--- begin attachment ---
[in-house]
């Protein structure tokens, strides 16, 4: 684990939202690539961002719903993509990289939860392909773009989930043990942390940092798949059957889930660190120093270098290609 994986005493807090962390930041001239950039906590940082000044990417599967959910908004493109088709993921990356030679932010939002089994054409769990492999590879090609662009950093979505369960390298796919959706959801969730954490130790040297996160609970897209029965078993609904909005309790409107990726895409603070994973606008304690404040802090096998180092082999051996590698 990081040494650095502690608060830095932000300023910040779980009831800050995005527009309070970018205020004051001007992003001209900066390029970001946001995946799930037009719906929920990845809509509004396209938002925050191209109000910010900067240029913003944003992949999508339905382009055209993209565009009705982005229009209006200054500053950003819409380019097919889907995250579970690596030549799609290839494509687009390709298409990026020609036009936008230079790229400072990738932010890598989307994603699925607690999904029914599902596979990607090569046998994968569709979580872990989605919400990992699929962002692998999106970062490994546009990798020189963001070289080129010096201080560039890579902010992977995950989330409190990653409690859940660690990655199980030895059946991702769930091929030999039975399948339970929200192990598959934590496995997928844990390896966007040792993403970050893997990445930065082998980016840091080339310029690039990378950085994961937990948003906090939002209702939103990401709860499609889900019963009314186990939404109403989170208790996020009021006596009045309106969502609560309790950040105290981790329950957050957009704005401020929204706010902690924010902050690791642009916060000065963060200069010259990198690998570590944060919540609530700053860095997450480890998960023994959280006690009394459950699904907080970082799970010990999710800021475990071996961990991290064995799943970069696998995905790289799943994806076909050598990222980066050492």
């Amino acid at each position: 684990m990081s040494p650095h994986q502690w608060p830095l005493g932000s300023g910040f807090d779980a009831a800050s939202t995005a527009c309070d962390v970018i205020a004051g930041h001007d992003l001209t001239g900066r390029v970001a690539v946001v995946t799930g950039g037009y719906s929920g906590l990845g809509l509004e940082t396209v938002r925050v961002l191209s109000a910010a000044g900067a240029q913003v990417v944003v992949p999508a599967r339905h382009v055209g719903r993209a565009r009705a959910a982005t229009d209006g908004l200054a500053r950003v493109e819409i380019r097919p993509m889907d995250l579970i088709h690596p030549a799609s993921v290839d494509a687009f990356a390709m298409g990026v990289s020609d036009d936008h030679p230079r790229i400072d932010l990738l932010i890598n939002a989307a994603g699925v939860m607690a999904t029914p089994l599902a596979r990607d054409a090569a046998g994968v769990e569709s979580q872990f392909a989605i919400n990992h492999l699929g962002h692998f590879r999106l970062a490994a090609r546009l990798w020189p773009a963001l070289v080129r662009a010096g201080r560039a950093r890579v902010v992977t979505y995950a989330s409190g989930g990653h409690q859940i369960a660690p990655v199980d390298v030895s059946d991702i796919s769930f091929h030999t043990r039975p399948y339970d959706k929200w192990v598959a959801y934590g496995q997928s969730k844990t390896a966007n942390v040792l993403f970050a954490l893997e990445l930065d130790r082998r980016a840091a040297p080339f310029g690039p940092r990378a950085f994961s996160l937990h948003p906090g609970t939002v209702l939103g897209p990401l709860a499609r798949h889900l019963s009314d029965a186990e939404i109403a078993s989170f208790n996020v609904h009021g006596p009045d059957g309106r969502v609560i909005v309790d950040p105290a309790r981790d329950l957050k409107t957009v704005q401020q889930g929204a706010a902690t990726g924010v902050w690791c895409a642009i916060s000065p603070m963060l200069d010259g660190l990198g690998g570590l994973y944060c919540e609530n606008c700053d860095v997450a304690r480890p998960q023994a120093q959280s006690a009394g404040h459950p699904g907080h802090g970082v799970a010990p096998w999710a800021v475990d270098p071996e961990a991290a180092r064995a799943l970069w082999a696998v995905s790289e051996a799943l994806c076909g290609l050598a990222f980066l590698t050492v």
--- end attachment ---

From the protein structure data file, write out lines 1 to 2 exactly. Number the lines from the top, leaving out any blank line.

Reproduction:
[in-house]
């Protein structure tokens, strides 16, 4: 684990939202690539961002719903993509990289939860392909773009989930043990942390940092798949059957889930660190120093270098290609 994986005493807090962390930041001239950039906590940082000044990417599967959910908004493109088709993921990356030679932010939002089994054409769990492999590879090609662009950093979505369960390298796919959706959801969730954490130790040297996160609970897209029965078993609904909005309790409107990726895409603070994973606008304690404040802090096998180092082999051996590698 990081040494650095502690608060830095932000300023910040779980009831800050995005527009309070970018205020004051001007992003001209900066390029970001946001995946799930037009719906929920990845809509509004396209938002925050191209109000910010900067240029913003944003992949999508339905382009055209993209565009009705982005229009209006200054500053950003819409380019097919889907995250579970690596030549799609290839494509687009390709298409990026020609036009936008230079790229400072990738932010890598989307994603699925607690999904029914599902596979990607090569046998994968569709979580872990989605919400990992699929962002692998999106970062490994546009990798020189963001070289080129010096201080560039890579902010992977995950989330409190990653409690859940660690990655199980030895059946991702769930091929030999039975399948339970929200192990598959934590496995997928844990390896966007040792993403970050893997990445930065082998980016840091080339310029690039990378950085994961937990948003906090939002209702939103990401709860499609889900019963009314186990939404109403989170208790996020009021006596009045309106969502609560309790950040105290981790329950957050957009704005401020929204706010902690924010902050690791642009916060000065963060200069010259990198690998570590944060919540609530700053860095997450480890998960023994959280006690009394459950699904907080970082799970010990999710800021475990071996961990991290064995799943970069696998995905790289799943994806076909050598990222980066050492």